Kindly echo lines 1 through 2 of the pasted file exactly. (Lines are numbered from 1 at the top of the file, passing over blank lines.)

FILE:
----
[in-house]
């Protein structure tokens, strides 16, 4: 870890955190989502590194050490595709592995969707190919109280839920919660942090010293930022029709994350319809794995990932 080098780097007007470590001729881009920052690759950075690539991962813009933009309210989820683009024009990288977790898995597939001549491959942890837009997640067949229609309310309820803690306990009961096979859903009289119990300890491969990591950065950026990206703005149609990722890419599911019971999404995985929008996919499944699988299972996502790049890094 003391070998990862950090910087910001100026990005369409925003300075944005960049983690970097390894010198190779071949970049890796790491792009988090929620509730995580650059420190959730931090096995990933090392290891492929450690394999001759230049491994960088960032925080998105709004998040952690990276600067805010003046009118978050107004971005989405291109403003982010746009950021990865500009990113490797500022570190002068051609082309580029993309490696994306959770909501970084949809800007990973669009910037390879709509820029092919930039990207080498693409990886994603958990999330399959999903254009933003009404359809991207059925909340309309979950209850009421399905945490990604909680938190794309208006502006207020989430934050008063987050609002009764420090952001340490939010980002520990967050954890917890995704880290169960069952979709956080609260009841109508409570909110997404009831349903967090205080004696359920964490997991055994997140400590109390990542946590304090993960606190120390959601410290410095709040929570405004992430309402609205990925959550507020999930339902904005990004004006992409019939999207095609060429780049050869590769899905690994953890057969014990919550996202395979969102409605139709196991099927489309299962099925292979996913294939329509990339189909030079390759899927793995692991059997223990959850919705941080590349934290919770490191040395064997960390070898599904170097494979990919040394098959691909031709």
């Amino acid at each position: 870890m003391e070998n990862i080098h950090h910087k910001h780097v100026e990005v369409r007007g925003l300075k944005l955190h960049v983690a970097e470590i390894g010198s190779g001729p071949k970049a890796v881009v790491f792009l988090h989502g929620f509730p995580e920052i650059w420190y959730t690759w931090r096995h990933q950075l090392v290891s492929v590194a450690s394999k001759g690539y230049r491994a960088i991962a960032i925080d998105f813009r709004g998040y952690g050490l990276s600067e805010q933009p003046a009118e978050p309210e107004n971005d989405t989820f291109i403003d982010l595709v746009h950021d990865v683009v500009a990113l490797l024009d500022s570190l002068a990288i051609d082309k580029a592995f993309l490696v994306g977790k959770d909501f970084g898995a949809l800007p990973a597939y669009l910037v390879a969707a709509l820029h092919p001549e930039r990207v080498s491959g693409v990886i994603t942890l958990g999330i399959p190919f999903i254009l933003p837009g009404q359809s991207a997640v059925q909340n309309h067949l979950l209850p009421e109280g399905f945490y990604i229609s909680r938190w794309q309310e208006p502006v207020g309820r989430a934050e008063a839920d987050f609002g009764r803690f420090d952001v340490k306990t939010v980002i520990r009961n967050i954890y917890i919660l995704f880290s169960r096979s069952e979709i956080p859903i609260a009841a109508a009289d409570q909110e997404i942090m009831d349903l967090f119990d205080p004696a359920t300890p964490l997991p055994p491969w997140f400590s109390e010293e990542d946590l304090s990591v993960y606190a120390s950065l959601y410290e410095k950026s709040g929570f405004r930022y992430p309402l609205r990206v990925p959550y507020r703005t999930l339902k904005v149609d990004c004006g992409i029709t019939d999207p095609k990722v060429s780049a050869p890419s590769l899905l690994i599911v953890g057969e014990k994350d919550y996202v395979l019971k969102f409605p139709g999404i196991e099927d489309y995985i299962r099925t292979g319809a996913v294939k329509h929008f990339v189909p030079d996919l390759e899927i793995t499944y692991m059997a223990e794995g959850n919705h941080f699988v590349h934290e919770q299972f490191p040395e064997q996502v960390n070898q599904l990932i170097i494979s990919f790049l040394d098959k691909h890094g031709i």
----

[in-house]
């Protein structure tokens, strides 16, 4: 870890955190989502590194050490595709592995969707190919109280839920919660942090010293930022029709994350319809794995990932 080098780097007007470590001729881009920052690759950075690539991962813009933009309210989820683009024009990288977790898995597939001549491959942890837009997640067949229609309310309820803690306990009961096979859903009289119990300890491969990591950065950026990206703005149609990722890419599911019971999404995985929008996919499944699988299972996502790049890094 003391070998990862950090910087910001100026990005369409925003300075944005960049983690970097390894010198190779071949970049890796790491792009988090929620509730995580650059420190959730931090096995990933090392290891492929450690394999001759230049491994960088960032925080998105709004998040952690990276600067805010003046009118978050107004971005989405291109403003982010746009950021990865500009990113490797500022570190002068051609082309580029993309490696994306959770909501970084949809800007990973669009910037390879709509820029092919930039990207080498693409990886994603958990999330399959999903254009933003009404359809991207059925909340309309979950209850009421399905945490990604909680938190794309208006502006207020989430934050008063987050609002009764420090952001340490939010980002520990967050954890917890995704880290169960069952979709956080609260009841109508409570909110997404009831349903967090205080004696359920964490997991055994997140400590109390990542946590304090993960606190120390959601410290410095709040929570405004992430309402609205990925959550507020999930339902904005990004004006992409019939999207095609060429780049050869590769899905690994953890057969014990919550996202395979969102409605139709196991099927489309299962099925292979996913294939329509990339189909030079390759899927793995692991059997223990959850919705941080590349934290919770490191040395064997960390070898599904170097494979990919040394098959691909031709």